Kitty still raps, but she’s broadened her overall approach and started moving toward straight-up pop, which considering the sing-songy flow she’s been showing off since “Okay Cupid” isn’t too drastic a leap. Last month she released an EP called Impatiens, which she quickly followed up with a new track, “Marijuana,” that now has a video. It’s her most successful stab at a pop song yet, with a bubbly, laid-back beat that fits the title well, plus a vocal part that ups the melodic quotient while still retaining just enough hip-hop inflection to make the track snap. The end result is a special kind of summer jam that forgoes the celebratory grooves that typify the genre in favor of an effortless chill that can act as mental air conditioning during ridiculously hot and humid days, which should come in handy very soon.

Check it out after the jump. READ FULL STORY

Robyn and Royksopp turn the Hollywood Bowl into a Swedish dance party

At the Hollywood Bowl on Sunday night, Robyn performed like one of her pop symphonies come to life. She never stopped moving, just like her songs that build up to a manic beat, and she poured emotion into every word, just like the poignant lyrics that belie her music’s mainstream sound. And she had the perfect partners in crime for her musical mission: Robyn is touring with fellow Scandinavians Royksopp to support their mini-album Do It Again, the first joint project from the frequent collaborators. READ FULL STORY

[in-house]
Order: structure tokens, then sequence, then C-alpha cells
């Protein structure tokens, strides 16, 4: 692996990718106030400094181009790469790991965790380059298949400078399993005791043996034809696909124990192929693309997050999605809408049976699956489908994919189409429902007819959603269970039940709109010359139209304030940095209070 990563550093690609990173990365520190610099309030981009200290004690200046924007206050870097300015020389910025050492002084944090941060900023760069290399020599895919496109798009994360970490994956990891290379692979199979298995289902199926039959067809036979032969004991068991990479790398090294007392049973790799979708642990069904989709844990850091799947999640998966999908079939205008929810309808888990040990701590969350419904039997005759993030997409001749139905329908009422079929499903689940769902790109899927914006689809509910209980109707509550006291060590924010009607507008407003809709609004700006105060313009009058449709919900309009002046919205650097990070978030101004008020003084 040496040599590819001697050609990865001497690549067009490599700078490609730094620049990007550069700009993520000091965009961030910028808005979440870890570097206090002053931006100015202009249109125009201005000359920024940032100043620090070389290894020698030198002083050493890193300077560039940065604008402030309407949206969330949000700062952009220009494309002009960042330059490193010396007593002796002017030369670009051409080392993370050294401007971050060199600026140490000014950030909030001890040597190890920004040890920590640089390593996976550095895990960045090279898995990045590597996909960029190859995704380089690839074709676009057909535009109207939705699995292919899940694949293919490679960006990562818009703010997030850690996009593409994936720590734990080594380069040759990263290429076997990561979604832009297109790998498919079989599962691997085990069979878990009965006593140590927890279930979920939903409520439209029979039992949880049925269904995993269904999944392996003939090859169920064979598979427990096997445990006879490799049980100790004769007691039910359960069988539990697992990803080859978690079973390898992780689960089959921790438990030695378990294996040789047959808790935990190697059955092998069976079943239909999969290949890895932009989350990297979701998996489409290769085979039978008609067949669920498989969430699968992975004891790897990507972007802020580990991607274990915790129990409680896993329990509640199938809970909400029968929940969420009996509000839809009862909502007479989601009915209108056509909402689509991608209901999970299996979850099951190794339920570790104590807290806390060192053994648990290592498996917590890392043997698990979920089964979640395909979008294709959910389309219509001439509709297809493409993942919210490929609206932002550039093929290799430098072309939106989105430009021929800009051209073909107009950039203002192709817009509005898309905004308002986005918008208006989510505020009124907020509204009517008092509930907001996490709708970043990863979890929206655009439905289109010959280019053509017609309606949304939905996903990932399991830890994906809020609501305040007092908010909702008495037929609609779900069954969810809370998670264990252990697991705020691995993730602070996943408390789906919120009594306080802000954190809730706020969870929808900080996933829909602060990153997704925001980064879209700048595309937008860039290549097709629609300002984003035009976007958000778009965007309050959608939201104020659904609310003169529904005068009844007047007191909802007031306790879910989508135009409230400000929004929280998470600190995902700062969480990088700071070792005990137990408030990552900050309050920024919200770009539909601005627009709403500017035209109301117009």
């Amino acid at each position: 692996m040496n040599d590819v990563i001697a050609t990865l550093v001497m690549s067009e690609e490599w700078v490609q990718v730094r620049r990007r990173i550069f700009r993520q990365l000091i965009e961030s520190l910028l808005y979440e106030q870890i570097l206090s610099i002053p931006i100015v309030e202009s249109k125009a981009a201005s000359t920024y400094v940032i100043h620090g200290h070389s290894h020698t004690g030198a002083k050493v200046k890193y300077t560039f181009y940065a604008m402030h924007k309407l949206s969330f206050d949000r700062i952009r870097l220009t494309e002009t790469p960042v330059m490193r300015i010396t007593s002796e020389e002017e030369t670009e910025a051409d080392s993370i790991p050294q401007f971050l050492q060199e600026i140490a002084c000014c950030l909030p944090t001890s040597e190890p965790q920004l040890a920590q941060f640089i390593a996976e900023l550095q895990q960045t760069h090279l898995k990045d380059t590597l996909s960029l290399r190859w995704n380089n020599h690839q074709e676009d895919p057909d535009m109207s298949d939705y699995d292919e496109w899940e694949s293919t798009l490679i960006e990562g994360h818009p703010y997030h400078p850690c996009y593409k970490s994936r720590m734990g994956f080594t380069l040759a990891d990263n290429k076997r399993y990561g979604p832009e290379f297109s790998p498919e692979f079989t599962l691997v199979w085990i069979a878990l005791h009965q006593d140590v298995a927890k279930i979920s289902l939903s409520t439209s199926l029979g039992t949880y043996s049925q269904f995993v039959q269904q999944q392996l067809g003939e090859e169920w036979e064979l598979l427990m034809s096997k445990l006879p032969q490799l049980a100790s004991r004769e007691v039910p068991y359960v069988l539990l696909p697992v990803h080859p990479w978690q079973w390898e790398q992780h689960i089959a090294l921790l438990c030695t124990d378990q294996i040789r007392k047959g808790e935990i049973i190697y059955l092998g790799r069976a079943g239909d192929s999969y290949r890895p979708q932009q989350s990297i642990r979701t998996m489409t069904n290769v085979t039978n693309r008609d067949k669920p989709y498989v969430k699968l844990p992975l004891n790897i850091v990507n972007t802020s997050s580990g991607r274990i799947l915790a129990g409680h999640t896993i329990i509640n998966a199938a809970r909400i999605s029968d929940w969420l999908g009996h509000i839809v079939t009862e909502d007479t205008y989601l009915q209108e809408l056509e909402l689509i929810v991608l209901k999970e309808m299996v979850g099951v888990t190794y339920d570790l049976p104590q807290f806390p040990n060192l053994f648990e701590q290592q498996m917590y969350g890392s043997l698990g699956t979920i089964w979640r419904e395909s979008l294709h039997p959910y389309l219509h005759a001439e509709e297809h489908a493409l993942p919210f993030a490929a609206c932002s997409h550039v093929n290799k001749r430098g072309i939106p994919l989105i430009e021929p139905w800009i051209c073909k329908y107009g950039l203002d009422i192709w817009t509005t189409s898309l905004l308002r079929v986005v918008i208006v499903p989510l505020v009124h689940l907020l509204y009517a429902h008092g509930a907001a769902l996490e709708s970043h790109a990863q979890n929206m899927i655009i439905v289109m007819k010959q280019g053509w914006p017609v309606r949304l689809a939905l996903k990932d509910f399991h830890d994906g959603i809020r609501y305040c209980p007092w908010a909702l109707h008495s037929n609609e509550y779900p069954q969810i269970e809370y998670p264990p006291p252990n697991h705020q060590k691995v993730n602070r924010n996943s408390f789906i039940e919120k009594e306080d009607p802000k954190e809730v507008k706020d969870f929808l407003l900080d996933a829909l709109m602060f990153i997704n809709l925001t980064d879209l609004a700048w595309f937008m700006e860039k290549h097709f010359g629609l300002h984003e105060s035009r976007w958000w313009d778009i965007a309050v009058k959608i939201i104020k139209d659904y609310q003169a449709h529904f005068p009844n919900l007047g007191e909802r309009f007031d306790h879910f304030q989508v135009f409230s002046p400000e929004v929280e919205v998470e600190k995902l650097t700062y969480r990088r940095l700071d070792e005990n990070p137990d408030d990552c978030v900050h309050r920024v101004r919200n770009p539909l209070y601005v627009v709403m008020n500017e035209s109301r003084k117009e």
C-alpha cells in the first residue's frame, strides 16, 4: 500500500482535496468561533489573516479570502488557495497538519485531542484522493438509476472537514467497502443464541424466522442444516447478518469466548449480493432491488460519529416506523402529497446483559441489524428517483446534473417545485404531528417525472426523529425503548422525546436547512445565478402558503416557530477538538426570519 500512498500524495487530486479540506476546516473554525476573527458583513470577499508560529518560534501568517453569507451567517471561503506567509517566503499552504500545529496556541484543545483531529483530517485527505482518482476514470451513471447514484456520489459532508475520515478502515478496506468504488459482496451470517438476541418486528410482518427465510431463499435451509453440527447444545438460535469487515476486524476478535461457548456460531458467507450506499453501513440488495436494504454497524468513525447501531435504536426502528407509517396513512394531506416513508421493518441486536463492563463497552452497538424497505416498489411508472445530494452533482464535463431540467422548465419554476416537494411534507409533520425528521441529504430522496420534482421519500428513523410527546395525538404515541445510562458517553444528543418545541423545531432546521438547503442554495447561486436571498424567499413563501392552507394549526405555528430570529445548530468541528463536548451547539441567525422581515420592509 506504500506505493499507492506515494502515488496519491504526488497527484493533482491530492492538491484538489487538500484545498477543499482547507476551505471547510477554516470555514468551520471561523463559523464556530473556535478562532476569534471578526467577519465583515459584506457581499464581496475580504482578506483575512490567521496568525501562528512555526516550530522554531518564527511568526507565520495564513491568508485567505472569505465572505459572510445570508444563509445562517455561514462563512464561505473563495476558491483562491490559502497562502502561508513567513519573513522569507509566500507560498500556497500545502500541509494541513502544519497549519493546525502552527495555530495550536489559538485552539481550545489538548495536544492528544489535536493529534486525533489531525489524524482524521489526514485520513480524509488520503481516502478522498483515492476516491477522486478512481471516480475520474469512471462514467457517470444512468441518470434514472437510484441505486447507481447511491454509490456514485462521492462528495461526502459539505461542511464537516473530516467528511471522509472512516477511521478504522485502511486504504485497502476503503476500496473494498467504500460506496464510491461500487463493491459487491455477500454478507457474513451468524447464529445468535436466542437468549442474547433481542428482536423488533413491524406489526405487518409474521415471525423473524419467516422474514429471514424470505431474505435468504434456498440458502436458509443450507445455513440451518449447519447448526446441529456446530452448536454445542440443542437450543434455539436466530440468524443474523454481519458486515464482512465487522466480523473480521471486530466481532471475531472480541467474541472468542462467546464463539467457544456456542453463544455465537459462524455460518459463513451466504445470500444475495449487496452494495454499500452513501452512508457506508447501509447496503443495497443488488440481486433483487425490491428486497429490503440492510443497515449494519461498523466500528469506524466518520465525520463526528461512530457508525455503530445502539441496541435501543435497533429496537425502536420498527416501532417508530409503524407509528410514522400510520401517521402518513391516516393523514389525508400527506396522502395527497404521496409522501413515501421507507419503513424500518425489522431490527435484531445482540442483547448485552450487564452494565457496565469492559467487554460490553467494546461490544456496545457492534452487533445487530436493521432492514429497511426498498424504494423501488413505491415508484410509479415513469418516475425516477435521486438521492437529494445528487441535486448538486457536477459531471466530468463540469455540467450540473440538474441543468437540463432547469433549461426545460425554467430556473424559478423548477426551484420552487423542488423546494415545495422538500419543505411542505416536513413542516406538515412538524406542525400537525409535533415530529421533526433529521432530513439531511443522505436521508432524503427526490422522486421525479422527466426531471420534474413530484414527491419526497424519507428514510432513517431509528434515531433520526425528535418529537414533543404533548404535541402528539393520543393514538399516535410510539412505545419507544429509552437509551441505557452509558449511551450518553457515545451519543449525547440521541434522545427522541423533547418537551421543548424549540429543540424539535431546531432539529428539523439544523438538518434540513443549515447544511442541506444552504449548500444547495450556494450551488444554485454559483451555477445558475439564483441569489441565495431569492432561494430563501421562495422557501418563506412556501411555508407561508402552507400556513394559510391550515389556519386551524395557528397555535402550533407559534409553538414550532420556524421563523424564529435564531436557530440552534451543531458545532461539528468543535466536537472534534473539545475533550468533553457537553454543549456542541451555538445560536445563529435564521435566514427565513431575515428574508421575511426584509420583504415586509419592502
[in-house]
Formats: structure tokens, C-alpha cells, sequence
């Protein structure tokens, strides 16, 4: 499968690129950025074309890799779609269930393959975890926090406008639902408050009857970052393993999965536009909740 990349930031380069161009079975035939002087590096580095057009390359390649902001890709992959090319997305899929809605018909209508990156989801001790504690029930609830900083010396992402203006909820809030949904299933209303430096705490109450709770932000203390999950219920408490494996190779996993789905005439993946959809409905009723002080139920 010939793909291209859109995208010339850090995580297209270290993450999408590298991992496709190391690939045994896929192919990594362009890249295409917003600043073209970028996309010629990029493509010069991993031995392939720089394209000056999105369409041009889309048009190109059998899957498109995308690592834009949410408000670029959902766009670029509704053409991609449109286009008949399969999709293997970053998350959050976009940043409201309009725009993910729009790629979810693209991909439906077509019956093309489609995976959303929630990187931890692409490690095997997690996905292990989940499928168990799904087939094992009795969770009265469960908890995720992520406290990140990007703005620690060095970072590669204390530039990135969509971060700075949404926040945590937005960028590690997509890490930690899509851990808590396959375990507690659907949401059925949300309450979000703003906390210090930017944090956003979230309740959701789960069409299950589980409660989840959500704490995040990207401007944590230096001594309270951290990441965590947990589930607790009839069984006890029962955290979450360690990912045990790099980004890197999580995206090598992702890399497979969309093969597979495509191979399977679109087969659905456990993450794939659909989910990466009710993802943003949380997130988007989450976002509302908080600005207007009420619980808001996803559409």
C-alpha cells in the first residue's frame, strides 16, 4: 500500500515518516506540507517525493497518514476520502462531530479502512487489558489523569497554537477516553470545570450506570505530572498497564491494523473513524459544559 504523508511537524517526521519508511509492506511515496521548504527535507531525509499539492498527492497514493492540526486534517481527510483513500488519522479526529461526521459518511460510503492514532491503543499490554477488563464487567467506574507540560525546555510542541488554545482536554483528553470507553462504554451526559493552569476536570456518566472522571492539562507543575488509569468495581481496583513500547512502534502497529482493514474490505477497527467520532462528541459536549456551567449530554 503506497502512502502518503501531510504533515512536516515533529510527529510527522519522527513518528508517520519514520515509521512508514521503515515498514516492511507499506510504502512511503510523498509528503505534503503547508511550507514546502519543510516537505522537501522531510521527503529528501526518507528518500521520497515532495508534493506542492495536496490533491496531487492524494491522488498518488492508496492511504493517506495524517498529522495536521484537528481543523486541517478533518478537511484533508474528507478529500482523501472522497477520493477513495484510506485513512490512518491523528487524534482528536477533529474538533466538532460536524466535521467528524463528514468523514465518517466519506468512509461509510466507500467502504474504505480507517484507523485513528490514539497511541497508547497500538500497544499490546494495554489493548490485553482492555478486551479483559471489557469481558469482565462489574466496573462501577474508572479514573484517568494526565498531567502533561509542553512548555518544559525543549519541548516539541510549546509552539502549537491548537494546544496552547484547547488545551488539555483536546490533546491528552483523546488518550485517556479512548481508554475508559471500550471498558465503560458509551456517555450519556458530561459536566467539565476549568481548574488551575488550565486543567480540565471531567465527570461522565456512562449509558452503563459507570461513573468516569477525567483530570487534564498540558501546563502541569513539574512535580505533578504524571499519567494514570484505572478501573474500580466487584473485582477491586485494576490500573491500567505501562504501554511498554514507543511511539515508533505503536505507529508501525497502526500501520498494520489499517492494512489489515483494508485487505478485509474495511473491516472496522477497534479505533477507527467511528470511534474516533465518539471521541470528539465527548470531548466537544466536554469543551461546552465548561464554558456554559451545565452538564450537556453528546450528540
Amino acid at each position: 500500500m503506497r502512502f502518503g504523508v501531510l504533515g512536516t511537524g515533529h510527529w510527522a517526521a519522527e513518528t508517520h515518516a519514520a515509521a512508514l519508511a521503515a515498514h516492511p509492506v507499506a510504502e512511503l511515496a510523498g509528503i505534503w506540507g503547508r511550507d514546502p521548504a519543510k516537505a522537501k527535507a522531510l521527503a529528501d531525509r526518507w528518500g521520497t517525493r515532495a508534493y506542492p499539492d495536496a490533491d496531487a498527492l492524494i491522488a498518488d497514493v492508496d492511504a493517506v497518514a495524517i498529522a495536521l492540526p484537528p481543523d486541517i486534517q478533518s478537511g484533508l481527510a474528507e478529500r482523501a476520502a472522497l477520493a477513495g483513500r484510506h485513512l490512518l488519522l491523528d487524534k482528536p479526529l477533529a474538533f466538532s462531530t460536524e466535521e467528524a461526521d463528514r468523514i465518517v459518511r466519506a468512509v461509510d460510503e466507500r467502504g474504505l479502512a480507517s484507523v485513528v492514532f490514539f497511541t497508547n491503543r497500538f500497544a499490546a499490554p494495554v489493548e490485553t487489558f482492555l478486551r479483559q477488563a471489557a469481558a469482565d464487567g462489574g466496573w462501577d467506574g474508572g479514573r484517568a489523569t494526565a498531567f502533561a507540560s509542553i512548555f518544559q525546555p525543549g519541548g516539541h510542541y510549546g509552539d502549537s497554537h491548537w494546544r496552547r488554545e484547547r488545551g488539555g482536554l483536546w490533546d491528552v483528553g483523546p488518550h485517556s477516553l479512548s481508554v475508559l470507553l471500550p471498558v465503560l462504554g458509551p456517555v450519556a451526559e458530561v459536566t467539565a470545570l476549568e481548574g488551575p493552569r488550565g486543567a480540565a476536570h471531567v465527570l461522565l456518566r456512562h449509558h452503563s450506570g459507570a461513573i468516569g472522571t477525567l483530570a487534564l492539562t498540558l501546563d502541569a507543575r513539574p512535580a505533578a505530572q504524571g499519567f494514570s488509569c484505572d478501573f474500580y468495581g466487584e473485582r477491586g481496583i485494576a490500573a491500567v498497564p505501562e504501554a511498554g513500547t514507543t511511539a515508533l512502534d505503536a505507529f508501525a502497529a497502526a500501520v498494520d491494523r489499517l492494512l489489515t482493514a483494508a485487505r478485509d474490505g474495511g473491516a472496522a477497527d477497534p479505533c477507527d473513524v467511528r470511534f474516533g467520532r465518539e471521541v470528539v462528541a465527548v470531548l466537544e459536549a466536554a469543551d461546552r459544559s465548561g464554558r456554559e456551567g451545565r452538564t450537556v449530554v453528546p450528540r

Busta Rhymes and Eminem drop 'Calm Down'

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Earlier today, Busta Rhymes dropped a new single, “Calm Down,” which finds the head-banging hip-hop iconoclast facing off against fellow veteran MC Eminem over the span of nearly six minutes atop a clangorous beat by Scoop DeVille that’s based around a sample of Bob & Earl’s “Harlem Shuffle,” better known as the horn part from House of Pain’s “Jump Around.” As you might expect from two of the most verbose rappers in the game, the song is a relentlessly dense torrent of lyric-spitting that reaffirms some of the classic battle-rap values that have fallen out of fashion in recent years while avoiding getting bogged down in any “get off my lawn” old-man attitude.

Busa Bus talked to EW today in an exclusive interview about “Calm Down.” Below, hear the track and read what he has to say about the song and about the first time he heard Eminem rap.

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Hear electropop duo Vow's ethereal new single 'Planks' -- Exclusive

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Vow is an L.A.-based duo, consisting of multi-instrumentalist Andrew Thomas and vocalist Julia Blake, who are giving a contemporary update to the gothy ambience and gauzy textures of ’80s and ’90s dream-pop (which is currently in the midst of a fairly serious comeback). On August 12, they’ll release their second EP, Make Me Yours, on the buzzy Native Sound label, the follow-up to last summer’s Make Me Young. The lead single, “Planks,” boasts a propulsive electro foundation topped with reverb-drenched piano and washes of ambient guitar noise, as well as a swoony vocal performance by Blake that should appeal to fans of the Cocteau Twins and Lana Del Rey.